Hydrogen peroxide has earned a reputation for being an effective household bleaching agent and disinfectant. What you may not know is that you can use hydrogen peroxide for plants and other gardening tasks. Using hydrogen peroxide for the garden will save you money and time.

When diluted, it has numerous uses in both the home and the garden. This is because of its ability to generate antimicrobial and oxygen properties. A colorless liquid, hydrogen peroxide has a chemical formula of H2O2, which is similar to water.

The only difference is the extra oxygen atom that it contains that breaks down, releasing the molecule of water. It is this extra oxygen atom that makes hydrogen peroxide such a useful ingredient. It acts as a supplement of oxygen for your plants and aerates the soil when the oxygen is released.

How Plants Can Use Hydrogen Peroxide

Although hydrogen peroxide is commercially available, it can’t be considered organic because plants and animals produce the chemical naturally in their tissues and cells. But, because it ultimately decomposes into oxygen and water, it is extremely environmentally friendly and safe to use, even in organic gardening.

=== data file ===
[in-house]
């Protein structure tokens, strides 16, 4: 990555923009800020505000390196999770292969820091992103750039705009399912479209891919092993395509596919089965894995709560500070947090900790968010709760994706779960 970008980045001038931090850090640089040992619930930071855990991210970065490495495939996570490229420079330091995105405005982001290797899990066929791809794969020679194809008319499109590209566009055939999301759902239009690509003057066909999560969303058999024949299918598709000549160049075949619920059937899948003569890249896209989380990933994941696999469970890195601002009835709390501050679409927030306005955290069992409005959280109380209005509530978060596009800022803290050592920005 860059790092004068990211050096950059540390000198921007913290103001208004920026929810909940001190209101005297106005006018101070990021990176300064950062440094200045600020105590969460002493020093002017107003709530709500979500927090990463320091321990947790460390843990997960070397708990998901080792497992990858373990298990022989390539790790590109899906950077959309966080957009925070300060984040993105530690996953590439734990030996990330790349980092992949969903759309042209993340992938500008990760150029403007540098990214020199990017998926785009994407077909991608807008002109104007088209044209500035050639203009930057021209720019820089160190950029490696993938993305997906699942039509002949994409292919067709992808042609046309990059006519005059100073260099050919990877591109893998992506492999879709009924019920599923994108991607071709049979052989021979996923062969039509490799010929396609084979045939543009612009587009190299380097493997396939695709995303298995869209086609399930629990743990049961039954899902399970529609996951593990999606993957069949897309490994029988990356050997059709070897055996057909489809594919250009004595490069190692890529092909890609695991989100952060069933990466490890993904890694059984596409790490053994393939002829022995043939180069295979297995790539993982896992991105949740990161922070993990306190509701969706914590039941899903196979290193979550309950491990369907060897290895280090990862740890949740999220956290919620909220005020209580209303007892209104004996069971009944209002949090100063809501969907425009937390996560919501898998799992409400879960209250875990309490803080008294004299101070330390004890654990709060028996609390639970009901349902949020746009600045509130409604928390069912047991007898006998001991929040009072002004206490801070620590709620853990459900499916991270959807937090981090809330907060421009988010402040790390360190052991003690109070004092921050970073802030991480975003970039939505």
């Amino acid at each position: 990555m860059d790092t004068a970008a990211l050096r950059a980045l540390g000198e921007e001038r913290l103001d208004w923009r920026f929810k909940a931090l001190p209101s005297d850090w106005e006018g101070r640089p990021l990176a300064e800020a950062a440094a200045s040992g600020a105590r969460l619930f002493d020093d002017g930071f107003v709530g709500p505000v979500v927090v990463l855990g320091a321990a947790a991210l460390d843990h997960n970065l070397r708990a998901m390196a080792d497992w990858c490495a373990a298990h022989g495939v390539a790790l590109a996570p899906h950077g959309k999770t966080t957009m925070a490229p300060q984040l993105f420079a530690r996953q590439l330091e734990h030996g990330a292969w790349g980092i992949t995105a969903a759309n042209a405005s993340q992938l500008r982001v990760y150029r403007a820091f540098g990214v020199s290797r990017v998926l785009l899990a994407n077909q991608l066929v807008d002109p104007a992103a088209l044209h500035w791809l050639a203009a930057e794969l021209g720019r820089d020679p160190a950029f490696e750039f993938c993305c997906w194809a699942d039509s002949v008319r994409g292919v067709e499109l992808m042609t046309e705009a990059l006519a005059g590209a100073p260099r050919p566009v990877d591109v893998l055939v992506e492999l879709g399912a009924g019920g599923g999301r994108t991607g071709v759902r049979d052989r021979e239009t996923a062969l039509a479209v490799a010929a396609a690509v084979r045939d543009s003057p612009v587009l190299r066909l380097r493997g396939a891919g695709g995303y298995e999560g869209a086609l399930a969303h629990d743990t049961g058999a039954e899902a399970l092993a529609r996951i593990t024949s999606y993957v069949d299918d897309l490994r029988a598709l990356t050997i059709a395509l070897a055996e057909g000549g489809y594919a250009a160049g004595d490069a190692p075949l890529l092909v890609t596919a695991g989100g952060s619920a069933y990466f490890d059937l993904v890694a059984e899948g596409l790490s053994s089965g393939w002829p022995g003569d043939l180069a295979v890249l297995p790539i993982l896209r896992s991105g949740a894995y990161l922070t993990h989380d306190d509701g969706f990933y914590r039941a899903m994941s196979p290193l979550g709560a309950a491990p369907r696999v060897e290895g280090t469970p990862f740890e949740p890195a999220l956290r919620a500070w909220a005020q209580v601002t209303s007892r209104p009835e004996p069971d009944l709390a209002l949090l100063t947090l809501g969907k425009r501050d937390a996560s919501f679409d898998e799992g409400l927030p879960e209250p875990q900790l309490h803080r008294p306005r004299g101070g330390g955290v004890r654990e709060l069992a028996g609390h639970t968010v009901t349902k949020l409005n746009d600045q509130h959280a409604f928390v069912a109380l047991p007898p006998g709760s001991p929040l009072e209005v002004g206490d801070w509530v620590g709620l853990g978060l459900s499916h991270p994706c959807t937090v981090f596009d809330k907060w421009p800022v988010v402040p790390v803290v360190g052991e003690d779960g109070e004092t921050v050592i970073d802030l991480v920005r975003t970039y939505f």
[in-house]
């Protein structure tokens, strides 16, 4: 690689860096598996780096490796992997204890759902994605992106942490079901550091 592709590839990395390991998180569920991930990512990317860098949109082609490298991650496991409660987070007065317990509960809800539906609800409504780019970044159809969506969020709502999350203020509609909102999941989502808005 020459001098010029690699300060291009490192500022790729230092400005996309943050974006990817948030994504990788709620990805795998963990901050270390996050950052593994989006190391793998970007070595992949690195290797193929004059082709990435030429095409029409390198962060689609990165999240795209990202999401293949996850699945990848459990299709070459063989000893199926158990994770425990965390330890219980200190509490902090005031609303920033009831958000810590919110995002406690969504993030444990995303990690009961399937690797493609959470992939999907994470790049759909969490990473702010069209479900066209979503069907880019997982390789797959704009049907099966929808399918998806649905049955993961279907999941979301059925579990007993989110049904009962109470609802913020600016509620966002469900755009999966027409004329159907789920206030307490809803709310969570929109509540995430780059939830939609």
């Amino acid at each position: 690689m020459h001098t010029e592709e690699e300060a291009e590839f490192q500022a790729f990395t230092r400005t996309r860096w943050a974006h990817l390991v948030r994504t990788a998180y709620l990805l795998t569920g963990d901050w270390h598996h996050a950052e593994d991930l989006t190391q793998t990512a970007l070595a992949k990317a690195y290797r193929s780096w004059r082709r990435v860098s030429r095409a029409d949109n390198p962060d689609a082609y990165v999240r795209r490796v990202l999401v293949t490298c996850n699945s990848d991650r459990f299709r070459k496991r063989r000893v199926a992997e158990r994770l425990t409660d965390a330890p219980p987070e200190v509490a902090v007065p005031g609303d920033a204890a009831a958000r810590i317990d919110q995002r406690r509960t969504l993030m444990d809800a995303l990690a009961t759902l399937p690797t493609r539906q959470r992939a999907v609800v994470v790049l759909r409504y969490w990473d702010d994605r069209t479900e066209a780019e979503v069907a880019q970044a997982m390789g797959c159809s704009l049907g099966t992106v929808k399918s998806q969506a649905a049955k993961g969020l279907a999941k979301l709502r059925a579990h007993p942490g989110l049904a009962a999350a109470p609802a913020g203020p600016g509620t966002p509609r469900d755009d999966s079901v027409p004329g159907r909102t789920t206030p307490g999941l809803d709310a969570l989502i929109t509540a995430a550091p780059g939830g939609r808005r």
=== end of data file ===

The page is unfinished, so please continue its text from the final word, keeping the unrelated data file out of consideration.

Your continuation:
1. Combat Root Rot

When you overwater your plants, you cause a shortage of oxygen at the roots. Overwatering fills the spaces of air found in the soil around your plants, efficiently suffocating the roots of the plant. This lack of air causes the plants especially ground cover plants, to begin dying after just 24 hours.

To save your plants from this issue, you can water them with a mixture of one quart of water and 3 percent hydrogen peroxide. The extra oxygen found in the hydrogen peroxide delivers the much-needed oxygen to the plant’s roots. After applying this solution to your plants avoid watering again until the top two inches of the soil is thoroughly dried.